On the Helsinki Airport project, Lean 4D used the HVAC engineer’s model for scheduling installations. They enriched the model with production data, including the location code and duration of the installation.

Each component of the model has a separate line in the schedule. In the first scheduling round, the durations are calculated with default values, at the minute level. A site supervisor fine-tunes the plan in the second round using their knowledge and real resource and time constraints.

A 4D model of a site is an excellent tool for the contractors to get acquainted with the project. Instead of a stack of drawings or a static model, they now have a virtual construction site with information on all the components and materials at their disposal.

A Cultural Change

Today, Lean 4D has to recode and partially rebuild the BIMs to make them useful. Technically, there’s no reason why designers could not prepare the model for scheduling. 

Jouni thinks that the cultural threshold for this kind of change is high. Still, he would welcome the opportunity.

“We would gladly give up that tedious part of our work, even if we’d lose billable hours,” said Jouni. “We could then be able to focus on our core competence, data enrichment, and management for construction planning.”

Evolving Service Models

Lean 4D delivers its services in various ways. A Lean 4D consultant can be a full-time specialist who’s responsible for the schedule. Alternatively, the contractor and Lean 4D plan the schedule together initially. After that, the contractor operates the 4D model independently, as is the case with the Helsinki Airport project.

The contractor can rest assured that the plan is constructible to the building component level in both scenarios. This is a clear improvement compared to a typical sector-based schedule.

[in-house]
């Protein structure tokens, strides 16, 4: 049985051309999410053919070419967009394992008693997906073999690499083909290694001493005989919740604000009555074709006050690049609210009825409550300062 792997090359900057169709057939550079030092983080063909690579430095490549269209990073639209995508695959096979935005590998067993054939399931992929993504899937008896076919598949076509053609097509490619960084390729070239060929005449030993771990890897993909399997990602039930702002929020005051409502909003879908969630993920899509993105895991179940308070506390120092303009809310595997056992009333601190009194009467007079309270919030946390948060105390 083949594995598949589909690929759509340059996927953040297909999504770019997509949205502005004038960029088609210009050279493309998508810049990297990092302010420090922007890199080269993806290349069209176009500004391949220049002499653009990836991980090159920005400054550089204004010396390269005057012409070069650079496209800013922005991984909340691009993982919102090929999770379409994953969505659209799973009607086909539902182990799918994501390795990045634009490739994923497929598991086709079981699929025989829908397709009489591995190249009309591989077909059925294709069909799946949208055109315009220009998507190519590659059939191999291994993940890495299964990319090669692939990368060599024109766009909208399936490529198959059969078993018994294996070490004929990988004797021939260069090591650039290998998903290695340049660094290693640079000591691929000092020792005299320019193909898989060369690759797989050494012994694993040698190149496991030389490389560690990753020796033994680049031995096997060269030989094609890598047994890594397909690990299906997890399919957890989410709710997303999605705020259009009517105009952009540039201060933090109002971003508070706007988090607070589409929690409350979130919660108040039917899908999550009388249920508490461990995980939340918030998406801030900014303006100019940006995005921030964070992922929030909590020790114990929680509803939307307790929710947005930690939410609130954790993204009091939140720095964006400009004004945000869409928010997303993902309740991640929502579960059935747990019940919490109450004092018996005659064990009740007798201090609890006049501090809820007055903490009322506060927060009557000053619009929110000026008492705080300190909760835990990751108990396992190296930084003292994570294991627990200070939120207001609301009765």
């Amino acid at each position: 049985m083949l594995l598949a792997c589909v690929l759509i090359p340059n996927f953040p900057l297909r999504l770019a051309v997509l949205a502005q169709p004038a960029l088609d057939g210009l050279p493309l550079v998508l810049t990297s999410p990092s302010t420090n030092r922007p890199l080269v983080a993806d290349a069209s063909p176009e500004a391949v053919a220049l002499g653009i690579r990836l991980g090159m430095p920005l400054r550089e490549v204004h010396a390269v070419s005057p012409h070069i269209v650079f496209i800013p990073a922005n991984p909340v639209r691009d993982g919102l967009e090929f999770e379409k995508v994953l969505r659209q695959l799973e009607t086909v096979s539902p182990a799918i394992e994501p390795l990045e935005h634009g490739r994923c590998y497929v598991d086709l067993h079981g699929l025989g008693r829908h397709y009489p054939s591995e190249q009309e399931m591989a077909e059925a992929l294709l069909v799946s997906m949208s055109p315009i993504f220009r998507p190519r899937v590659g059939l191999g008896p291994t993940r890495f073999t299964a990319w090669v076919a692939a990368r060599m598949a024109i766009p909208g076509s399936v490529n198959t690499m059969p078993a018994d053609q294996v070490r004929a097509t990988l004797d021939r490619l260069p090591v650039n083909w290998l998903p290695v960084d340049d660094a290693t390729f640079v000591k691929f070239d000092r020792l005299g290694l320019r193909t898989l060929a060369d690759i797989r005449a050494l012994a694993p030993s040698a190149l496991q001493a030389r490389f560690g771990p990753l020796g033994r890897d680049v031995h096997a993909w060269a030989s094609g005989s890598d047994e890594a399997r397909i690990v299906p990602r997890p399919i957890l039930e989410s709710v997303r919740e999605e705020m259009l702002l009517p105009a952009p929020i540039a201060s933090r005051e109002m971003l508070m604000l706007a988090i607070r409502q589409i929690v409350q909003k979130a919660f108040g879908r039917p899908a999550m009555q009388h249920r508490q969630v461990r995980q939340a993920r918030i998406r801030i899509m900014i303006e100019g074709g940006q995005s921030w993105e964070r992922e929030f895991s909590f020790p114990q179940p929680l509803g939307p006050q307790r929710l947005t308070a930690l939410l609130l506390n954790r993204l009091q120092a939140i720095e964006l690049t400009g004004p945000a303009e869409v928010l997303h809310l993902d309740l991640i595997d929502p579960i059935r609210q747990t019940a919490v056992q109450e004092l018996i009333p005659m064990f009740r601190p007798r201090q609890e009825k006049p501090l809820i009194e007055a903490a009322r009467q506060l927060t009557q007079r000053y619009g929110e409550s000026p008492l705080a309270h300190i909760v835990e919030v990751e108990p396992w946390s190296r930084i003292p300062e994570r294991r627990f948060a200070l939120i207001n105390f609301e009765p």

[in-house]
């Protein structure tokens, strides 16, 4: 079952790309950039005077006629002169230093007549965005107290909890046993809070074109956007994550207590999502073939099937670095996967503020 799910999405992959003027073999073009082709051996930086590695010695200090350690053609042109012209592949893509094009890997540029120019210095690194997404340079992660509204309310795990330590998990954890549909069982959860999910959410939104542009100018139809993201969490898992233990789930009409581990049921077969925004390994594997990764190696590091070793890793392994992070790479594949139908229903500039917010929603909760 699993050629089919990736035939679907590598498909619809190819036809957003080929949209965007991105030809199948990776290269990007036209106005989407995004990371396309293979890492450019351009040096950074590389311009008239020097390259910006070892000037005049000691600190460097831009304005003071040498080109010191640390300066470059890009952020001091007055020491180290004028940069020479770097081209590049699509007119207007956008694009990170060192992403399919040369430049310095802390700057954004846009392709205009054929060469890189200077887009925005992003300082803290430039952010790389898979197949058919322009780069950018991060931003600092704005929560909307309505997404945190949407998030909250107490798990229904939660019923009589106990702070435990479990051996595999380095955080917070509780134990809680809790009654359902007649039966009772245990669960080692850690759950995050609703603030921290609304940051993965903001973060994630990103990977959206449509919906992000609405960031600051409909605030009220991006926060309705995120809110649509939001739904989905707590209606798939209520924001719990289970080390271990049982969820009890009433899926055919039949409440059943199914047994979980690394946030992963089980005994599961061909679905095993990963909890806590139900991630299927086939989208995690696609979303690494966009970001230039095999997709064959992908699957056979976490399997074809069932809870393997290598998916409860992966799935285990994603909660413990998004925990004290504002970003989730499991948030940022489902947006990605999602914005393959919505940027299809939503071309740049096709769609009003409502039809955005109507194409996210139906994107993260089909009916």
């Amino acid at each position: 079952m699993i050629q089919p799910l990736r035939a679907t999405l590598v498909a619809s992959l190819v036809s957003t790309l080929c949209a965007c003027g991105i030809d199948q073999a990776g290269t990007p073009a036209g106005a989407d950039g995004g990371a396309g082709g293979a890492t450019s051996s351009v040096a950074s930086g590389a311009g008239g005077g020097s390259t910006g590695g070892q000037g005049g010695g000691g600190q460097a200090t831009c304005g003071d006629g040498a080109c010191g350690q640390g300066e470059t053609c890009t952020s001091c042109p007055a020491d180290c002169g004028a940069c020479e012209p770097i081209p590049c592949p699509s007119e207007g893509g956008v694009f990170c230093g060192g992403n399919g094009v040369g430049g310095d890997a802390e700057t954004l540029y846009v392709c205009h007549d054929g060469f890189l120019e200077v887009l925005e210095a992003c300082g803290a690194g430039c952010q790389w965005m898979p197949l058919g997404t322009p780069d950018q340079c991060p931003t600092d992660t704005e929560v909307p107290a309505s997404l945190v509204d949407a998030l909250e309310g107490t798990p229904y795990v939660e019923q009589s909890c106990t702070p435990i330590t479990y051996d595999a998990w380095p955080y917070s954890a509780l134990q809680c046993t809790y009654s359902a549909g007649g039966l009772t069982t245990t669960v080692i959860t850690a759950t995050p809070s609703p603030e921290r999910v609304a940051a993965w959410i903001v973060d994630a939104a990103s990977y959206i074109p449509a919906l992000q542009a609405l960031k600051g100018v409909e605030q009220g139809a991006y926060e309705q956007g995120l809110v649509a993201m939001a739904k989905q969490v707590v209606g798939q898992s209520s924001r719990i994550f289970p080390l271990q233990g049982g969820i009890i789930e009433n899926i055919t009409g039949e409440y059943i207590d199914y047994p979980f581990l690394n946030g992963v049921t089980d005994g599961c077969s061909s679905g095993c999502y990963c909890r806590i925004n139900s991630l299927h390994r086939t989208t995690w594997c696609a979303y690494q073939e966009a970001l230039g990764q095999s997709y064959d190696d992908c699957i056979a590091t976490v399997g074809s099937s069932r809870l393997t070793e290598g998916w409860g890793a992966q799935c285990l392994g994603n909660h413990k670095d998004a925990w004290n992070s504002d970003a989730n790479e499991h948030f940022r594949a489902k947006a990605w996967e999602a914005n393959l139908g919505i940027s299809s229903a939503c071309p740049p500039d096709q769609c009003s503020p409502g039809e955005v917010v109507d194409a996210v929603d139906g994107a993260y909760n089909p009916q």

Anyone with access to the project server can study the schedule in its entirety with a free viewer app via a web browser or mobile device. All the project participants share the same accurate schedule and can comment on it if necessary. This way, the plan becomes a collaborative communication tool.

Arising Opportunities

One of the new uses of Lean 4D’s models is information requests. When design and construction are concurrent, the contractor needs certain design information at a specific time as the work progresses. A 4D model helps in defining and visualizing the information release schedules.

4D Lean does not limit its service to new building construction. The company has successfully planned demolitions and pipeline construction as well.

“We have a five-year plan on turning this company from a four-employee team to a 40-strong company,” Jouni disclosed. “Our growth will come from both large projects and productized fixed-priced services. We also plan to break out to new fields, including infrastructure, process industry, and wind energy.”

Extending to Software

To conclude our chat, I asked Jouni whether Lean 4D has plans to enter software development. He said that reporting and task automation software would be an exciting extension to their services.

“It makes no sense to try to recreate Synchro. But offering software-as-a-service tools that automate data management and reporting would extend our business model.”

Visit lean4d.fi for more information.